Parliament Hill 4-20 organizers predict record crowd after legalization

A celebration? Yes, but organizers say concerns remain about the government’s decisions on legalization rollout

Thousands of pro-pot protesters are expected on Parliament Hill this weekend for the first 4-20 weed day demonstration since Canada legalized recreational marijuana last fall.

The event has been a big draw in past years, but organizers say the folks who used to stay away because cannabis was illegal will be drawn to show up this time and celebrate.

While crowd estimates vary from previous years, Shawn Mac, a program director for 4-20 Ottawa, said he expects this year’s crowd to be more than double that from 2018.

“The crowd will be a little bit more diverse this year than it has been in most years,” Mac said. “Personally, I have lots of friends who have never attended for the simple reason that it’s not been legal and this year it is.”

But while celebrating will be on the agenda, organizers also say there is still an element of protest over a feeling that the federal government has work to do to fully implement legalization.

Concerns remain about the government’s decision to tax medicinal marijuana; legislation to expedite pardons for people previously convicted of simple pot possession is still in the early stages of debate; and provincial and municipal governments are grappling with retail sales and land use for growing, among other issues. The federal government also hasn’t yet legalized edible marijuana products and has six more months to set rules to do so.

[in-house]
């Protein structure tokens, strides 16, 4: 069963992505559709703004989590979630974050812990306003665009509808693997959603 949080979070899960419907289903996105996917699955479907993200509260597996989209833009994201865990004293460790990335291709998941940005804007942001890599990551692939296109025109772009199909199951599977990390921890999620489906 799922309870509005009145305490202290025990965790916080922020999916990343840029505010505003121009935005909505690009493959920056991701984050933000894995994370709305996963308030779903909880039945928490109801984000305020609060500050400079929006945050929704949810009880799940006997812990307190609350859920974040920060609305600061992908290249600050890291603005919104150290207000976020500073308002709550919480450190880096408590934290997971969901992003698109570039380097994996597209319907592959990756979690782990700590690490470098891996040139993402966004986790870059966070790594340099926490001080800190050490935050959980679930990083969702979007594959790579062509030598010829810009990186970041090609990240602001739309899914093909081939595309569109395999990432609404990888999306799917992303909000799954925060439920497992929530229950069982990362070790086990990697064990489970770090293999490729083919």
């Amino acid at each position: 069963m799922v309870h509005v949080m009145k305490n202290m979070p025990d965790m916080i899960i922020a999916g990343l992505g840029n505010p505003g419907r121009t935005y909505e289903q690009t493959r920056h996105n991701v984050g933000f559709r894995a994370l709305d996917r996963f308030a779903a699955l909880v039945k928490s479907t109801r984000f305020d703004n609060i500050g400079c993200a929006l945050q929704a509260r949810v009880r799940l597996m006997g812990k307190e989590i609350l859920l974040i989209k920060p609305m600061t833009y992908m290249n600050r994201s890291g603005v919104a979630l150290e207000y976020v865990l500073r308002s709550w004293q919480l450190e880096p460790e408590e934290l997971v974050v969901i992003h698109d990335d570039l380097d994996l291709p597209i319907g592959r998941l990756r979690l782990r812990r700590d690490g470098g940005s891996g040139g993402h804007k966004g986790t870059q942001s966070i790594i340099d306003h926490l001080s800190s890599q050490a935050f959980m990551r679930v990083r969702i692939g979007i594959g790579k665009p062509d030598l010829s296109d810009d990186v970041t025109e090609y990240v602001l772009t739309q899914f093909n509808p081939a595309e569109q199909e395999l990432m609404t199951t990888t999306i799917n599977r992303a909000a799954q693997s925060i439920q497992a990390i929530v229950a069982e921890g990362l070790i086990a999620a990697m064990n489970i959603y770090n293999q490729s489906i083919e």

Mac said he thinks the legalization has been a “boondoggle” and accuses the government of using misleading information to justify over-regulation that has helped large companies in the market.

Personal use of recreational marijuana became legal six months ago, fulfilling Prime Minister Justin Trudeau’s 2015 election promise.

Kelly Coulter, a cannabis policy adviser based in British Columbia, said Canada is helping change global attitudes and policies as the first G7 nation to legalize pot. She said she plans to be on Parliament Hill on Saturday to celebrate.

Coulter said she believes there were a lot of people who voted Liberals in 2015 solely on this issue, though quantifying that is hard.

READ MORE: Smokers talk pot rules at annual 4-20 event

With a federal election this October, she isn’t sure where those votes will go, but also doesn’t think it will be a ballot issue.

David Coletto, chief executive at Abacus Data, agreed. Polling done by his firm around the time of legalization last fall showed more than two-thirds of Canadians were perfectly fine with pot being legal. While Conservative supporters were the least likely to be OK with it, support was still above 50 per cent.

“There is no wedge here,” said Coletto. “I don’t see legalization itself having any impact on how people are viewing the government.”

Pollster Nik Nanos said at most, cannabis will be a “nuisance issue” for the Liberals from people irritated by some parts of the legalization roll out.

Conservative leader Andrew Scheer has said he would not roll back legalization entirely, but that a Conservative government would look at what has happened since legalization and make any changes they see fit. That could include, for example, not allowing people to grow pot at home. The current law allows up to four pot plants at home using seeds purchased from an authorized dealer.